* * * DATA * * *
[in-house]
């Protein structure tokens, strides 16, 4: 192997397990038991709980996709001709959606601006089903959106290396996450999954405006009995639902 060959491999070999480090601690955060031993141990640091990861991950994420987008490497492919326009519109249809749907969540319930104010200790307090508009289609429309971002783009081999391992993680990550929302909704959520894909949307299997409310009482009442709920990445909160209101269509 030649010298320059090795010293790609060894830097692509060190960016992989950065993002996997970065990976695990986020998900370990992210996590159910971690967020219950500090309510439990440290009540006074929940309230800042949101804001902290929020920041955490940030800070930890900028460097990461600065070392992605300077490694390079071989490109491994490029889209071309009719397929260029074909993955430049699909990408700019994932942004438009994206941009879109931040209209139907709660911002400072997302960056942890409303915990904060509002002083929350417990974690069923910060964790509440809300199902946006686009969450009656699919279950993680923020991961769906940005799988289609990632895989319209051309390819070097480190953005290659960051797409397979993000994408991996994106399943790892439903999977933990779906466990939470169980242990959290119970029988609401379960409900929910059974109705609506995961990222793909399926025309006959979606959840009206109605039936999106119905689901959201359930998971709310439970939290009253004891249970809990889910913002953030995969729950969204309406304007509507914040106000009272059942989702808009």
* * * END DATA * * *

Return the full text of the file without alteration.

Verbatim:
[in-house]
């Protein structure tokens, strides 16, 4: 192997397990038991709980996709001709959606601006089903959106290396996450999954405006009995639902 060959491999070999480090601690955060031993141990640091990861991950994420987008490497492919326009519109249809749907969540319930104010200790307090508009289609429309971002783009081999391992993680990550929302909704959520894909949307299997409310009482009442709920990445909160209101269509 030649010298320059090795010293790609060894830097692509060190960016992989950065993002996997970065990976695990986020998900370990992210996590159910971690967020219950500090309510439990440290009540006074929940309230800042949101804001902290929020920041955490940030800070930890900028460097990461600065070392992605300077490694390079071989490109491994490029889209071309009719397929260029074909993955430049699909990408700019994932942004438009994206941009879109931040209209139907709660911002400072997302960056942890409303915990904060509002002083929350417990974690069923910060964790509440809300199902946006686009969450009656699919279950993680923020991961769906940005799988289609990632895989319209051309390819070097480190953005290659960051797409397979993000994408991996994106399943790892439903999977933990779906466990939470169980242990959290119970029988609401379960409900929910059974109705609506995961990222793909399926025309006959979606959840009206109605039936999106119905689901959201359930998971709310439970939290009253004891249970809990889910913002953030995969729950969204309406304007509507914040106000009272059942989702808009």